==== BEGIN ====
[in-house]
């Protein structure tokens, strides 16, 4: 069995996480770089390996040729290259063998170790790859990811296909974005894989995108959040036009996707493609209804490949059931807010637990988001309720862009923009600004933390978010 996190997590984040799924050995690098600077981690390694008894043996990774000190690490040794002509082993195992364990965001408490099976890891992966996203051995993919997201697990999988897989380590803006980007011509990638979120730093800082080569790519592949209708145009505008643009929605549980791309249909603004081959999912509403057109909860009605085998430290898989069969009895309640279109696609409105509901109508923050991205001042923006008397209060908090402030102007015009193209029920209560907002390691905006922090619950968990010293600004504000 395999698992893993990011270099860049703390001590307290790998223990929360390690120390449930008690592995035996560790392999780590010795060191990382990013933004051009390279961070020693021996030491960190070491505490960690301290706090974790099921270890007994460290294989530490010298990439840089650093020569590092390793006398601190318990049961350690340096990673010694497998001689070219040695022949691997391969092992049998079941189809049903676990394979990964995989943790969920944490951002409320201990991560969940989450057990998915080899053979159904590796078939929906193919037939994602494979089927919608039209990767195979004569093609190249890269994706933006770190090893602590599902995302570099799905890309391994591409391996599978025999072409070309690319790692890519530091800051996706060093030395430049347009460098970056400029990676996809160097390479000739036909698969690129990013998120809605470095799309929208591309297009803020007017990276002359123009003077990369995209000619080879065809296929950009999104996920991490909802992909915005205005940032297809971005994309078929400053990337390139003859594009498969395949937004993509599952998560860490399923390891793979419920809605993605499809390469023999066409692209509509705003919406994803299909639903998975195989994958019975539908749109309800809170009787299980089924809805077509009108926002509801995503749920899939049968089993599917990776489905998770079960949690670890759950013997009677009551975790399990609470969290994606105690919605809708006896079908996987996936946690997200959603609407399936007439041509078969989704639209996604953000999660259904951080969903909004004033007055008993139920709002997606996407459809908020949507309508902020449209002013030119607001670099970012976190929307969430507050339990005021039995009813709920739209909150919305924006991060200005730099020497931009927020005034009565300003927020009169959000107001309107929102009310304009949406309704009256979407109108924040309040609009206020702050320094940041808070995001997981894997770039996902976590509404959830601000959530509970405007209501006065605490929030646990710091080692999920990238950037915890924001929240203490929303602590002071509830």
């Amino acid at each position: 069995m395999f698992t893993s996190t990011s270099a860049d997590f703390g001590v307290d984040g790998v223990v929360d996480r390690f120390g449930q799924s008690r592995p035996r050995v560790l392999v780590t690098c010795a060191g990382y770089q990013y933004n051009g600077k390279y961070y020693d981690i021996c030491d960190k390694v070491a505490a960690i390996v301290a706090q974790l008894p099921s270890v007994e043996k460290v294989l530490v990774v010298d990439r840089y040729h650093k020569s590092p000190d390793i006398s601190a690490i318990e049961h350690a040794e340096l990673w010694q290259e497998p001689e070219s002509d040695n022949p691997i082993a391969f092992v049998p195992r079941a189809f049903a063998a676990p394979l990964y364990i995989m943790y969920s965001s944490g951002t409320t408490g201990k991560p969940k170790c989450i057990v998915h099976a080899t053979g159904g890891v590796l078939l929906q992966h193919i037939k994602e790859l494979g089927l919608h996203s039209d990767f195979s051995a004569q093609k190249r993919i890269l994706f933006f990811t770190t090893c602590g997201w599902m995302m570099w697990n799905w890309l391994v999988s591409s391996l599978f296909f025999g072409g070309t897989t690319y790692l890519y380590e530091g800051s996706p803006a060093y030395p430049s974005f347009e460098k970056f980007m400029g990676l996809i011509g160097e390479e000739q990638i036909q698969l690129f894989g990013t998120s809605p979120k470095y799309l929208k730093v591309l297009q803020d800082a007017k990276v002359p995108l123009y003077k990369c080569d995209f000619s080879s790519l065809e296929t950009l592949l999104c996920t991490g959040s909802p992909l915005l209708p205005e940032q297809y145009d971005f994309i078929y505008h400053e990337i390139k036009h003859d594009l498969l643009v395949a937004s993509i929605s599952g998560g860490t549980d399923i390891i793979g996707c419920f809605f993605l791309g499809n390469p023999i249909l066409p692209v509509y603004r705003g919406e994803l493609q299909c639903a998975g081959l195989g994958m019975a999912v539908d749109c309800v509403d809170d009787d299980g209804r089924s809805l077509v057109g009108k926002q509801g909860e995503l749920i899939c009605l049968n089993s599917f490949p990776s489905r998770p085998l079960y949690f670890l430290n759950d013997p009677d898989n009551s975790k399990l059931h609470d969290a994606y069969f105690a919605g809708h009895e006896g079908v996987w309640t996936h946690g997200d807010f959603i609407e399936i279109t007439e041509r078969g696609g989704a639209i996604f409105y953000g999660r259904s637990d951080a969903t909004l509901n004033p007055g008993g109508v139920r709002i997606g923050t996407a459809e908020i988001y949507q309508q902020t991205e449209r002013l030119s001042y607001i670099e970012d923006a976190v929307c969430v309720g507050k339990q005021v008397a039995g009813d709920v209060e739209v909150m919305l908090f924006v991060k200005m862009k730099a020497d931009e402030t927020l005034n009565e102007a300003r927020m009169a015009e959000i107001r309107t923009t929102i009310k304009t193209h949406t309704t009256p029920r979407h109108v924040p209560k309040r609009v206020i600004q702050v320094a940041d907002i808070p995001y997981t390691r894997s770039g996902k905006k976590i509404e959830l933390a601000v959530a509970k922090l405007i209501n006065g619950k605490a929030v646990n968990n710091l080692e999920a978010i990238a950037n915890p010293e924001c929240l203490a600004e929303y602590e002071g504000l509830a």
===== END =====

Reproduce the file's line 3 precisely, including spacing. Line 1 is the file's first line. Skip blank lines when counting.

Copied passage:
């Amino acid at each position: 069995m395999f698992t893993s996190t990011s270099a860049d997590f703390g001590v307290d984040g790998v223990v929360d996480r390690f120390g449930q799924s008690r592995p035996r050995v560790l392999v780590t690098c010795a060191g990382y770089q990013y933004n051009g600077k390279y961070y020693d981690i021996c030491d960190k390694v070491a505490a960690i390996v301290a706090q974790l008894p099921s270890v007994e043996k460290v294989l530490v990774v010298d990439r840089y040729h650093k020569s590092p000190d390793i006398s601190a690490i318990e049961h350690a040794e340096l990673w010694q290259e497998p001689e070219s002509d040695n022949p691997i082993a391969f092992v049998p195992r079941a189809f049903a063998a676990p394979l990964y364990i995989m943790y969920s965001s944490g951002t409320t408490g201990k991560p969940k170790c989450i057990v998915h099976a080899t053979g159904g890891v590796l078939l929906q992966h193919i037939k994602e790859l494979g089927l919608h996203s039209d990767f195979s051995a004569q093609k190249r993919i890269l994706f933006f990811t770190t090893c602590g997201w599902m995302m570099w697990n799905w890309l391994v999988s591409s391996l599978f296909f025999g072409g070309t897989t690319y790692l890519y380590e530091g800051s996706p803006a060093y030395p430049s974005f347009e460098k970056f980007m400029g990676l996809i011509g160097e390479e000739q990638i036909q698969l690129f894989g990013t998120s809605p979120k470095y799309l929208k730093v591309l297009q803020d800082a007017k990276v002359p995108l123009y003077k990369c080569d995209f000619s080879s790519l065809e296929t950009l592949l999104c996920t991490g959040s909802p992909l915005l209708p205005e940032q297809y145009d971005f994309i078929y505008h400053e990337i390139k036009h003859d594009l498969l643009v395949a937004s993509i929605s599952g998560g860490t549980d399923i390891i793979g996707c419920f809605f993605l791309g499809n390469p023999i249909l066409p692209v509509y603004r705003g919406e994803l493609q299909c639903a998975g081959l195989g994958m019975a999912v539908d749109c309800v509403d809170d009787d299980g209804r089924s809805l077509v057109g009108k926002q509801g909860e995503l749920i899939c009605l049968n089993s599917f490949p990776s489905r998770p085998l079960y949690f670890l430290n759950d013997p009677d898989n009551s975790k399990l059931h609470d969290a994606y069969f105690a919605g809708h009895e006896g079908v996987w309640t996936h946690g997200d807010f959603i609407e399936i279109t007439e041509r078969g696609g989704a639209i996604f409105y953000g999660r259904s637990d951080a969903t909004l509901n004033p007055g008993g109508v139920r709002i997606g923050t996407a459809e908020i988001y949507q309508q902020t991205e449209r002013l030119s001042y607001i670099e970012d923006a976190v929307c969430v309720g507050k339990q005021v008397a039995g009813d709920v209060e739209v909150m919305l908090f924006v991060k200005m862009k730099a020497d931009e402030t927020l005034n009565e102007a300003r927020m009169a015009e959000i107001r309107t923009t929102i009310k304009t193209h949406t309704t009256p029920r979407h109108v924040p209560k309040r609009v206020i600004q702050v320094a940041d907002i808070p995001y997981t390691r894997s770039g996902k905006k976590i509404e959830l933390a601000v959530a509970k922090l405007i209501n006065g619950k605490a929030v646990n968990n710091l080692e999920a978010i990238a950037n915890p010293e924001c929240l203490a600004e929303y602590e002071g504000l509830a």